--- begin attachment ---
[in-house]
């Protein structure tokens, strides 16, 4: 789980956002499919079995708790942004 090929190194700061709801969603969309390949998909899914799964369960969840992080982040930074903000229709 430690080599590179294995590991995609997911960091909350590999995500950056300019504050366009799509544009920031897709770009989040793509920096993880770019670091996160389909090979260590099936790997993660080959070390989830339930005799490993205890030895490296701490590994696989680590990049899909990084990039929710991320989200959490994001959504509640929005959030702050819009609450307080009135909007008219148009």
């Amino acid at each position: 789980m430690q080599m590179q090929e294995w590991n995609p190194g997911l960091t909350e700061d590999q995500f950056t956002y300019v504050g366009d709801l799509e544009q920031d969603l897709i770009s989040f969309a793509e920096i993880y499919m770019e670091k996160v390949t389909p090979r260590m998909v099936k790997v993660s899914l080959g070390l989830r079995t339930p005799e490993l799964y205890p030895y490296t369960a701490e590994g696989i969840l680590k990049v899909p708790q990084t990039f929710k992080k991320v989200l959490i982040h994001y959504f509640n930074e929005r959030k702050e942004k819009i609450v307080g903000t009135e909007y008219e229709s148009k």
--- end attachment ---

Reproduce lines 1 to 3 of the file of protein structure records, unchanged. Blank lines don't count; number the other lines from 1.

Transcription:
[in-house]
């Protein structure tokens, strides 16, 4: 789980956002499919079995708790942004 090929190194700061709801969603969309390949998909899914799964369960969840992080982040930074903000229709 430690080599590179294995590991995609997911960091909350590999995500950056300019504050366009799509544009920031897709770009989040793509920096993880770019670091996160389909090979260590099936790997993660080959070390989830339930005799490993205890030895490296701490590994696989680590990049899909990084990039929710991320989200959490994001959504509640929005959030702050819009609450307080009135909007008219148009």
């Amino acid at each position: 789980m430690q080599m590179q090929e294995w590991n995609p190194g997911l960091t909350e700061d590999q995500f950056t956002y300019v504050g366009d709801l799509e544009q920031d969603l897709i770009s989040f969309a793509e920096i993880y499919m770019e670091k996160v390949t389909p090979r260590m998909v099936k790997v993660s899914l080959g070390l989830r079995t339930p005799e490993l799964y205890p030895y490296t369960a701490e590994g696989i969840l680590k990049v899909p708790q990084t990039f929710k992080k991320v989200l959490i982040h994001y959504f509640n930074e929005r959030k702050e942004k819009i609450v307080g903000t009135e909007y008219e229709s148009k």